Keep the right not to vote

‘Should we give voters prizes for voting?’ asks an anguished Skipper in response to a councillors commission report.

Skipper, who believes we should be obliged to vote, acknowledges that low turnout is a symptom of something rather than a cause. And that something is not just apathy; I’ve elected not to vote on occasion.

But invoking the martyrs of the long fight from absolute monarchy to representative democracy does not convince me that anyone should be obliged to vote, although I can see some advantages. Local councillors would not feel so beholden to small community pressure groups, for example.

The rights democratic society grants us do come with some responsibilities, including an obligation to respect the rule of law (although it can be legitimate to protest outside of the law; the refusal to pay Thatcher’s poll tax is a good example), but those obligations should be kept to the minimum. Instead we should look to ensure the voting system maximises the potency of each vote and somehow incentivise politicians to engage in decent debates on matters of principle that make a difference to voters’ lives.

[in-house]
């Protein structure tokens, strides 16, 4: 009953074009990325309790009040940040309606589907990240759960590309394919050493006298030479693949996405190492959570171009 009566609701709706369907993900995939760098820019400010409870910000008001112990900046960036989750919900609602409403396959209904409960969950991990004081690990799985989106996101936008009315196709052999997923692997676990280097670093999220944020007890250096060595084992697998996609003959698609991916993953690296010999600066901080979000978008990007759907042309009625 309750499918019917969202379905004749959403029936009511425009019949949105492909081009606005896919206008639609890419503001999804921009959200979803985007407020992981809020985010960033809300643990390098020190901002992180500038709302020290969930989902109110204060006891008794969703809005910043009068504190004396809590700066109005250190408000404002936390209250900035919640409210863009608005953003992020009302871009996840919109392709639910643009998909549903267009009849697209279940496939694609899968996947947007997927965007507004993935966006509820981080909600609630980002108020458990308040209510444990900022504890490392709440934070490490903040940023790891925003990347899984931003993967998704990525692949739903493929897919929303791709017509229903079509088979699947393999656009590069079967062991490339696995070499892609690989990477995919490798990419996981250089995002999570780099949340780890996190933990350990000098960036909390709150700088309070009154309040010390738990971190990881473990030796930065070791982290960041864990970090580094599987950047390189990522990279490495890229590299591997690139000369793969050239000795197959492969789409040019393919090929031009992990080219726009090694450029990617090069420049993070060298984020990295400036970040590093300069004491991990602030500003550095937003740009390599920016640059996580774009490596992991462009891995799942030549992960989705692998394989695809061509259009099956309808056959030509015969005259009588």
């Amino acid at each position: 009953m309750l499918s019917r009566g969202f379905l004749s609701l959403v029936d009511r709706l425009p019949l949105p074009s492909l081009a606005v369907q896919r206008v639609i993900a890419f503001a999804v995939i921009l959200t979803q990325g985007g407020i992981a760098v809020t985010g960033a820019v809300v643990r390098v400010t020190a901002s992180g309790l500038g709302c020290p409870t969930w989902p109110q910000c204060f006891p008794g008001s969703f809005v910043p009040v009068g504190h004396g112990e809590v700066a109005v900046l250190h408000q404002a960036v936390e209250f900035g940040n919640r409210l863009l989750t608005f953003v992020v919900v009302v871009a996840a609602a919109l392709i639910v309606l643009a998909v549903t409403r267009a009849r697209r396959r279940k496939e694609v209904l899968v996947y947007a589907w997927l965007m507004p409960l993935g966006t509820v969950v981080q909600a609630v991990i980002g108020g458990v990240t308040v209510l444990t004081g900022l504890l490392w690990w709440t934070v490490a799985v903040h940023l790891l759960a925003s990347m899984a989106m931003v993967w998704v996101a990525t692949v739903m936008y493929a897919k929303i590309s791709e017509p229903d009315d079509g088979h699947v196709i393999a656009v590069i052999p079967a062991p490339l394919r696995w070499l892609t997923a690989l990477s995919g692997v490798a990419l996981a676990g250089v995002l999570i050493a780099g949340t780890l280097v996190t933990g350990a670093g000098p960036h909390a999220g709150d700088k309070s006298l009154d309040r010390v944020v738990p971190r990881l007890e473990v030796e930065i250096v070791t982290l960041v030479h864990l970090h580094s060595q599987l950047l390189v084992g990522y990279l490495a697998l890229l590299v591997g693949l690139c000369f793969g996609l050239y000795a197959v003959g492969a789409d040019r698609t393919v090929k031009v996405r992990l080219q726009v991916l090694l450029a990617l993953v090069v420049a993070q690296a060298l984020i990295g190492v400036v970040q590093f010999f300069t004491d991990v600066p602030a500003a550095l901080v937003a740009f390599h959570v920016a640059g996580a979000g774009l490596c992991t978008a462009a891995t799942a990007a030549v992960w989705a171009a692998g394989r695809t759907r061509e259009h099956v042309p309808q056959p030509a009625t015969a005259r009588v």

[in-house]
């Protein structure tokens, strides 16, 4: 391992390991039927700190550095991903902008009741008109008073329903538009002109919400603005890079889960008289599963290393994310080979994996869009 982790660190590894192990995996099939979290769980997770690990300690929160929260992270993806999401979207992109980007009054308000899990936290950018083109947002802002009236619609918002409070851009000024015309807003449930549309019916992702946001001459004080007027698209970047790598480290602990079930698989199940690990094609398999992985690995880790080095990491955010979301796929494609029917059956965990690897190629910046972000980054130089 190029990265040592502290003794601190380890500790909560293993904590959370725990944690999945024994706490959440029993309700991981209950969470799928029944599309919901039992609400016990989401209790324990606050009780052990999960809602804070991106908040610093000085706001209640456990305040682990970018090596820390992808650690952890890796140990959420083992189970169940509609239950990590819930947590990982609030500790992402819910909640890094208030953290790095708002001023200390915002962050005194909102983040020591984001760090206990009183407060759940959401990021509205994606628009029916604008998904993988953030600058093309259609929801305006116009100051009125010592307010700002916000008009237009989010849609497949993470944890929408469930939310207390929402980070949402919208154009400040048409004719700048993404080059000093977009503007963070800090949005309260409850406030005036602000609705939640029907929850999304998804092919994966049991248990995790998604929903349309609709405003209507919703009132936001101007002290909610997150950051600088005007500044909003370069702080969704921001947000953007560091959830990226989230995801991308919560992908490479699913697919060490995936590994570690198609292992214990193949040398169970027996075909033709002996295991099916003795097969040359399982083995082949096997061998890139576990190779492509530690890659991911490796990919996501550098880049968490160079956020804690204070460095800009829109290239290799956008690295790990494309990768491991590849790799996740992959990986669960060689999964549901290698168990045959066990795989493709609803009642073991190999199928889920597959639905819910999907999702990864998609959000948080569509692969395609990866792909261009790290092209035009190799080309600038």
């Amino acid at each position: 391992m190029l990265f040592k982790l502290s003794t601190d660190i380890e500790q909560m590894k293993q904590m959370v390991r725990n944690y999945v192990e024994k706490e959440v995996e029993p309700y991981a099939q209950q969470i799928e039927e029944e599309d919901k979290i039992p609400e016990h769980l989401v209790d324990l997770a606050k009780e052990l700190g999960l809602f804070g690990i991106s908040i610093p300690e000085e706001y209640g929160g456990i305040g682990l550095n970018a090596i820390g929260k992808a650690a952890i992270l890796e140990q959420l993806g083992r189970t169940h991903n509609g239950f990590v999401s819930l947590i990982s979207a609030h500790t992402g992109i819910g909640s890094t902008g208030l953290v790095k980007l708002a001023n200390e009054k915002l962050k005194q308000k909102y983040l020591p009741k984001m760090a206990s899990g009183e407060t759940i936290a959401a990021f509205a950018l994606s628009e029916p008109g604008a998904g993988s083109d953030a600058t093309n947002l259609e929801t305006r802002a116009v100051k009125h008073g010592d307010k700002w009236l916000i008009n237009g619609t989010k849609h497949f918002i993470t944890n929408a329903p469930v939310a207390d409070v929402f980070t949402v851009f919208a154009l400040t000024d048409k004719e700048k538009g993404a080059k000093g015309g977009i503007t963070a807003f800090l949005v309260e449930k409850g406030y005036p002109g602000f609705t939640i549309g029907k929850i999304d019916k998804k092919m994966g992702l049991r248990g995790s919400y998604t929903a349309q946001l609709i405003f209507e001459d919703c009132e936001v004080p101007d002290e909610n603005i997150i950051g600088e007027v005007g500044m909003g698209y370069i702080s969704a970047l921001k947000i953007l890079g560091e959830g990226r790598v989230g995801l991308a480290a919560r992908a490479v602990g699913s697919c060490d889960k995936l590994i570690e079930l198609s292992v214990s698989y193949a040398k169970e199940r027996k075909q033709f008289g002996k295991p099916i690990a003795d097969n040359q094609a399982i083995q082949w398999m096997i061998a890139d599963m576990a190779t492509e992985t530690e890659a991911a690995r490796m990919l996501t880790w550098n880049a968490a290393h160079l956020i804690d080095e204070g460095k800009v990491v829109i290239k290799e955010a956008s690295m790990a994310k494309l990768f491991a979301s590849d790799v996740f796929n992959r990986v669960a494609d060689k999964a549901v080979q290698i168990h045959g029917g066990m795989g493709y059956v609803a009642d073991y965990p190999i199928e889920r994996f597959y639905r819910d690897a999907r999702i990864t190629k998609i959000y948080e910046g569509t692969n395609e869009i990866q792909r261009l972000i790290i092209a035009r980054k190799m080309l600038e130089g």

Aside from preserving the right to boycott the process, we should be cautious about forcing the apathetic to vote. They can’t be trusted to consider the issues and come to a reasoned decision and, having not done much thinking, are more likely to vote with their prejudices.

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